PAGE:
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Interpretation Response #PI-10-0015


Below is the interpretation response detail and a list of regulations sections applicable to this response.

Interpretation Response Details

Response Publish Date: 05-02-2011
Company Name: Alta Mesa Services, LP    Individual Name: Ms. Ronda Louderman
Location state: TX    Country: US

View the Interpretation Document


Response text:

Ms. Ronda Louderman
Alta Mesa Services, LP
15415 Katy Freeway, Suite 800
Houston, TX 77094

Dear Ms. Louderman:

In an August 2, 2010, letter to the Pipeline and Hazardous Materials Safety Administration (PHMSA), you asked for an interpretation of 49 CFR 192.612, the regulation that establishes the underwater inspection and reburial requirements for shallow-water pipelines in the Gulf of Mexico (GOM) and its inlets. Specifically, you asked whether: (a) an operator had to perform an underwater inspection prior to the issuance of 69 FR 48406 (Aug. 10, 2004), the final rule that imposed the requirements that are currently codified in § 192.612; (b) an operator must determine the interval for performing these inspections based on documentation of engineering methodology as opposed to historical data and other performance factors; and (c) your company, Alta Mesa Services, LP (AMS), can be subject to an enforcement action for committing an alleged violation of § 192.612 under certain specified terms and conditions.

Background

Background In December 1991, the Research and Special Programs Administration (RSPA) issued a final rule on the underwater inspection and reburial of certain shallow-water natural gas pipelines in the GOM and its inlets (i.e., those pipelines located in waters less than 15 feet (4.6 meters) deep as measured from mean low water, 49 CFR 192.3), 56 FR 63764 (Dec. 5, 1991); see Pub. L. 101-599 (Nov. 16, 1990). That final rule required that these pipelines be inspected after October 3, 1989, and before November 16, 1992, and that additional actions be taken upon discovery of exposure on the seabed or a condition that would constitute a hazard to navigation. In August 2004, RSP A amended those requirements (69 FR 48400; Aug. 10, 2004). That final rule required each operator to have written procedures in effect by August 10, 2005, for (1) identifying shallow-water pipelines in the GOM and its inlets that could be exposed or present a hazard to navigation, (2) conducting appropriate periodic inspections of those pipelines, and (3) ensuring their prompt reporting, marking and reburial. These are the requirements that are currently codified in § 192.612, the regulation that forms the basis for your request for interpretation.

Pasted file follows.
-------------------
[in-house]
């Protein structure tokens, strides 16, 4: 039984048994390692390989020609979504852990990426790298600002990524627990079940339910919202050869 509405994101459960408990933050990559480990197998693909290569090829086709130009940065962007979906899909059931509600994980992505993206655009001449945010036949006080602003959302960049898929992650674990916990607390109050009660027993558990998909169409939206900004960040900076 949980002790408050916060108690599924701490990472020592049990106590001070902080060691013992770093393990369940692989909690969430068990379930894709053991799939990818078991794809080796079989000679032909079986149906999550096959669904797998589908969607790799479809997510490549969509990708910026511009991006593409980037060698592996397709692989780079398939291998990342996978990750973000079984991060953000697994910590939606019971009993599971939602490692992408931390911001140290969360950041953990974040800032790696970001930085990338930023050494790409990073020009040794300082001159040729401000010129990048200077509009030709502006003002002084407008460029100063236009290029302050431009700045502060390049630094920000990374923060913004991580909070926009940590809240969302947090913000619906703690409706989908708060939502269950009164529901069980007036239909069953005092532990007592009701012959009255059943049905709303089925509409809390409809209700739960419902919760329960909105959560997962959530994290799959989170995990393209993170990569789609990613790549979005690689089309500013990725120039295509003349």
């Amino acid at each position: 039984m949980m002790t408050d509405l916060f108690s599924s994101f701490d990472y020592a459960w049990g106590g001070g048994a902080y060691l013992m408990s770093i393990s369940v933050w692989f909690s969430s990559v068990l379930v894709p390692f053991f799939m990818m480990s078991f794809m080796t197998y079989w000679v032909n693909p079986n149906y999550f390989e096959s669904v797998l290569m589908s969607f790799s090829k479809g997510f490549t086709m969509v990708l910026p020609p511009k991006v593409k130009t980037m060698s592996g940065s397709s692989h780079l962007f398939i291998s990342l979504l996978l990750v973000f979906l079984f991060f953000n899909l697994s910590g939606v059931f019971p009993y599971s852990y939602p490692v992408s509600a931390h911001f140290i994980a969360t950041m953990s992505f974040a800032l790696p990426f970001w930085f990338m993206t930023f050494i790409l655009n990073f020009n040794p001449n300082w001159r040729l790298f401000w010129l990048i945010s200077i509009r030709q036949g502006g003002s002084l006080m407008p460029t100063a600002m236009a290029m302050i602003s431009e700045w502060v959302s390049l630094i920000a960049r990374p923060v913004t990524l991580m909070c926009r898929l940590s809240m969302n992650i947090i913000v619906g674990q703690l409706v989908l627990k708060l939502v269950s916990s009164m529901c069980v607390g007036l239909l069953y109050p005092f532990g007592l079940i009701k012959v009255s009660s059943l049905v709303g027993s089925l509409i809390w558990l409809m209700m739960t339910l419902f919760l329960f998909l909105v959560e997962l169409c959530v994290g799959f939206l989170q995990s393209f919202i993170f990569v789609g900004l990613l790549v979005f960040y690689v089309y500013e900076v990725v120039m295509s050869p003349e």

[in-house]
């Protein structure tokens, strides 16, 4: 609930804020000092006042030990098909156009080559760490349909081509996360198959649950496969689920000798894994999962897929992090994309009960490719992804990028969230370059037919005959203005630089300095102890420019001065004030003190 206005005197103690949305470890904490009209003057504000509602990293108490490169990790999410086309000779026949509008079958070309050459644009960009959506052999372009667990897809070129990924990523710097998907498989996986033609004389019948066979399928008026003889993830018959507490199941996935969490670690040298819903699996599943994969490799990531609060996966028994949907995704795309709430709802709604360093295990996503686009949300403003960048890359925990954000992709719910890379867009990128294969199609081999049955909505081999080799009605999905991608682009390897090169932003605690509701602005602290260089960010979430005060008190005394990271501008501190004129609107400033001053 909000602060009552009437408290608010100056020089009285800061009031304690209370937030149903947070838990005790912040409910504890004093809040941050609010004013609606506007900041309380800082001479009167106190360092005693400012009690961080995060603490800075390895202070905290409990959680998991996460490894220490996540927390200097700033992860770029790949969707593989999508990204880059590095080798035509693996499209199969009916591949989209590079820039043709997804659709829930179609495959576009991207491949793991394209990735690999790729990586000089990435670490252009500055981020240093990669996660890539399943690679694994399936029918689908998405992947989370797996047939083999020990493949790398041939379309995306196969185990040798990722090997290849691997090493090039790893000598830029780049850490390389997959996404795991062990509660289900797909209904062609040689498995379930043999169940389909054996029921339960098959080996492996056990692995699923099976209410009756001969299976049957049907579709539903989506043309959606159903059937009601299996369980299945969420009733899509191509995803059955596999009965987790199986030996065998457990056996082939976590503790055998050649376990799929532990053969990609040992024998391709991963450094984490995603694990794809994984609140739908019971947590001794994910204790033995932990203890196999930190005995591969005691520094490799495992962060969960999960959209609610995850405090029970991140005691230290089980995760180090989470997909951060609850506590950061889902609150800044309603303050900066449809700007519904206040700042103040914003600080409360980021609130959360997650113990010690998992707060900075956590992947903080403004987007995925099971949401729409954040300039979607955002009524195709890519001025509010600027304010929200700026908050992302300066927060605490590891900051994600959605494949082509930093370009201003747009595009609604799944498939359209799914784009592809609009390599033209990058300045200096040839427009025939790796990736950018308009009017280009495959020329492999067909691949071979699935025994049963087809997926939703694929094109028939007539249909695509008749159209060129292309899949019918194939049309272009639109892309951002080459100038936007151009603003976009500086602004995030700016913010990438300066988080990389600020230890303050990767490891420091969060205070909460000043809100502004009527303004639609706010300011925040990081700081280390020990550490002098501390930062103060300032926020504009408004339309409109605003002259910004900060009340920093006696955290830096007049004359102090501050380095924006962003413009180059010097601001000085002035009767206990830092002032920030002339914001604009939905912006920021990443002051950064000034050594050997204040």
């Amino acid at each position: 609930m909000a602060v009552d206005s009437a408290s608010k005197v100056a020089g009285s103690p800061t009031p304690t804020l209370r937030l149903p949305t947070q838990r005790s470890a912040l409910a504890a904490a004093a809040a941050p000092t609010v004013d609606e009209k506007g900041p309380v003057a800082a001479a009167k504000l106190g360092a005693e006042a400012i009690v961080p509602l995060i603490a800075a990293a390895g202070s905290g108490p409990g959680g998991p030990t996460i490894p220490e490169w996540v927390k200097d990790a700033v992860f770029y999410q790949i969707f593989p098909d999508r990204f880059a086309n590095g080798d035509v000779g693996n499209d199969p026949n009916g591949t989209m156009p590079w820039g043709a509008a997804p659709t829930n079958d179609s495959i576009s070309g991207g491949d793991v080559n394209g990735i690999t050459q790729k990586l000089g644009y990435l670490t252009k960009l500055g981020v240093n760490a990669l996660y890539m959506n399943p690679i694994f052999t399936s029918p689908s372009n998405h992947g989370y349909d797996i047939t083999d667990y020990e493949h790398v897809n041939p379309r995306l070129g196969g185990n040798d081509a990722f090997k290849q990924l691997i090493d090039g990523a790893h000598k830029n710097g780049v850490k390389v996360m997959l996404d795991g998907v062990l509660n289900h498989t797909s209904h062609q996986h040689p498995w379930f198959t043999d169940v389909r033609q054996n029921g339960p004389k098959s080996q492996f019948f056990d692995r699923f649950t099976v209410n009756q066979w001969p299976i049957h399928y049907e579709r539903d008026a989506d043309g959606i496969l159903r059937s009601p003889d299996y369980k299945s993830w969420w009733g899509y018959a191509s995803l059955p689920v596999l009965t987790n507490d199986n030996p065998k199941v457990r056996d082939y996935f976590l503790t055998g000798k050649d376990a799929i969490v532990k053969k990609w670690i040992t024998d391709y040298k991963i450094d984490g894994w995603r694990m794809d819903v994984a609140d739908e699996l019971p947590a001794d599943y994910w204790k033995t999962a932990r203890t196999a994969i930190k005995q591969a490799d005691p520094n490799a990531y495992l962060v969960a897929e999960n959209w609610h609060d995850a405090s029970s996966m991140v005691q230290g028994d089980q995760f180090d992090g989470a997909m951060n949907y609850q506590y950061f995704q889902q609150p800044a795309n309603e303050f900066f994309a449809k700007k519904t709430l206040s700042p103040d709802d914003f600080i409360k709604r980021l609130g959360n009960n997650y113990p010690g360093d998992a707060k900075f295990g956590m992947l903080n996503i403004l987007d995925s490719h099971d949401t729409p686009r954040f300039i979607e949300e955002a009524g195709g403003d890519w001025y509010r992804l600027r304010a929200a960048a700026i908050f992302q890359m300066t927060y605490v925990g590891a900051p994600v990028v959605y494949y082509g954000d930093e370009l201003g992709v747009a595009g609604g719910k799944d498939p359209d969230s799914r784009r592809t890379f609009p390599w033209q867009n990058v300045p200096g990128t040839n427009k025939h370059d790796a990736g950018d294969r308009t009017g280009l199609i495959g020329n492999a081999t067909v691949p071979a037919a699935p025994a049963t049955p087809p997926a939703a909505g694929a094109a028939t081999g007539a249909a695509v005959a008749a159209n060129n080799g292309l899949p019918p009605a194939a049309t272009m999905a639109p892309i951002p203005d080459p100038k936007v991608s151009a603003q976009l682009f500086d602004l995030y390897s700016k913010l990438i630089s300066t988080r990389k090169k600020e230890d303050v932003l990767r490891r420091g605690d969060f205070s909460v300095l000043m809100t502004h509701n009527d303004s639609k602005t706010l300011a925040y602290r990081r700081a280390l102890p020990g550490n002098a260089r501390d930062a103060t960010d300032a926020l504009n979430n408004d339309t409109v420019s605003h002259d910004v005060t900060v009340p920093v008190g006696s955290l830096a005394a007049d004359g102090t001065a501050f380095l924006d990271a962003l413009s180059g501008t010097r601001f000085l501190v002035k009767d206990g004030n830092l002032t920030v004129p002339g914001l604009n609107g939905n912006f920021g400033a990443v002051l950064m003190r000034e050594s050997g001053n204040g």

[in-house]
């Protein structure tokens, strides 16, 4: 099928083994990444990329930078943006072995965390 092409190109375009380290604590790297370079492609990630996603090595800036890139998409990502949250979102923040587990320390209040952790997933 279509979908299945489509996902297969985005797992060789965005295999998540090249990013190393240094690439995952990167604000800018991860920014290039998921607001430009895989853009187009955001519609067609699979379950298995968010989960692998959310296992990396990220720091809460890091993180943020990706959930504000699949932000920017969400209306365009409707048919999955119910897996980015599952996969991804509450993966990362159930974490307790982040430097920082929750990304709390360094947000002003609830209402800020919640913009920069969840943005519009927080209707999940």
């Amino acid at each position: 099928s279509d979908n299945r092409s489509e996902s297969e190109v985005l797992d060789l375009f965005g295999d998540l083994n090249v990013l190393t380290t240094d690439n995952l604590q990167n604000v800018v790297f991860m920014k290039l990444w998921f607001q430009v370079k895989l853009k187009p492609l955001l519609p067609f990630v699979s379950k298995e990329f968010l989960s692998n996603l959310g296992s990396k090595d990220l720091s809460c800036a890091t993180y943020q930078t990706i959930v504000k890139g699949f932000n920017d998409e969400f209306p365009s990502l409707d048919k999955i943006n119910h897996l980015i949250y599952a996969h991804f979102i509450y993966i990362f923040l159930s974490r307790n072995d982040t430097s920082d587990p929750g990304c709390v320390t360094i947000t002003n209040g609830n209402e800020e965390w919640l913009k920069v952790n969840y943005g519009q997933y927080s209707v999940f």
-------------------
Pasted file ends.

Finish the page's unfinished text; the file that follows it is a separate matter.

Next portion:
Analysis